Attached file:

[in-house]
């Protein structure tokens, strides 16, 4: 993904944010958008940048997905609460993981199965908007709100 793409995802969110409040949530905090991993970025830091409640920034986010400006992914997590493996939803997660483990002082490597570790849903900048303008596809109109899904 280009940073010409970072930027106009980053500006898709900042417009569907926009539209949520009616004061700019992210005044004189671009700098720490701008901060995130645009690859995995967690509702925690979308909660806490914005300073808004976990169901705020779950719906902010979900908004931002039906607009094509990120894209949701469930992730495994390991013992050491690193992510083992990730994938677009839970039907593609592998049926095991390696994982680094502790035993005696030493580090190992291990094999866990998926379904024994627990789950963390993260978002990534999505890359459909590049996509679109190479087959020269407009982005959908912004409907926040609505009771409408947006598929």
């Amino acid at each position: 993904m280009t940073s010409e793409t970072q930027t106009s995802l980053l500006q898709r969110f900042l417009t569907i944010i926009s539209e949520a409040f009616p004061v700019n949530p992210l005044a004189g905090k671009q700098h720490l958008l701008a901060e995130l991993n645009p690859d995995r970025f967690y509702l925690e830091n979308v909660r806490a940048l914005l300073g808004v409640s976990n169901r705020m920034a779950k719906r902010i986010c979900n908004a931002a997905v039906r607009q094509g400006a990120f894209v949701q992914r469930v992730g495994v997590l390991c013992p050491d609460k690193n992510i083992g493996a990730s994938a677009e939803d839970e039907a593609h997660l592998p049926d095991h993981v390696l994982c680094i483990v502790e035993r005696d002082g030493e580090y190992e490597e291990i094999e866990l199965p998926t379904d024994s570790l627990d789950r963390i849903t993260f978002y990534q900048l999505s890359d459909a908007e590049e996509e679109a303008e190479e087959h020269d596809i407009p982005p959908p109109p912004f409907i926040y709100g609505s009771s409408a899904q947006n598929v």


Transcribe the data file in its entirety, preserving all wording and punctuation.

[in-house]
């Protein structure tokens, strides 16, 4: 993904944010958008940048997905609460993981199965908007709100 793409995802969110409040949530905090991993970025830091409640920034986010400006992914997590493996939803997660483990002082490597570790849903900048303008596809109109899904 280009940073010409970072930027106009980053500006898709900042417009569907926009539209949520009616004061700019992210005044004189671009700098720490701008901060995130645009690859995995967690509702925690979308909660806490914005300073808004976990169901705020779950719906902010979900908004931002039906607009094509990120894209949701469930992730495994390991013992050491690193992510083992990730994938677009839970039907593609592998049926095991390696994982680094502790035993005696030493580090190992291990094999866990998926379904024994627990789950963390993260978002990534999505890359459909590049996509679109190479087959020269407009982005959908912004409907926040609505009771409408947006598929």
């Amino acid at each position: 993904m280009t940073s010409e793409t970072q930027t106009s995802l980053l500006q898709r969110f900042l417009t569907i944010i926009s539209e949520a409040f009616p004061v700019n949530p992210l005044a004189g905090k671009q700098h720490l958008l701008a901060e995130l991993n645009p690859d995995r970025f967690y509702l925690e830091n979308v909660r806490a940048l914005l300073g808004v409640s976990n169901r705020m920034a779950k719906r902010i986010c979900n908004a931002a997905v039906r607009q094509g400006a990120f894209v949701q992914r469930v992730g495994v997590l390991c013992p050491d609460k690193n992510i083992g493996a990730s994938a677009e939803d839970e039907a593609h997660l592998p049926d095991h993981v390696l994982c680094i483990v502790e035993r005696d002082g030493e580090y190992e490597e291990i094999e866990l199965p998926t379904d024994s570790l627990d789950r963390i849903t993260f978002y990534q900048l999505s890359d459909a908007e590049e996509e679109a303008e190479e087959h020269d596809i407009p982005p959908p109109p912004f409907i926040y709100g609505s009771s409408a899904q947006n598929v």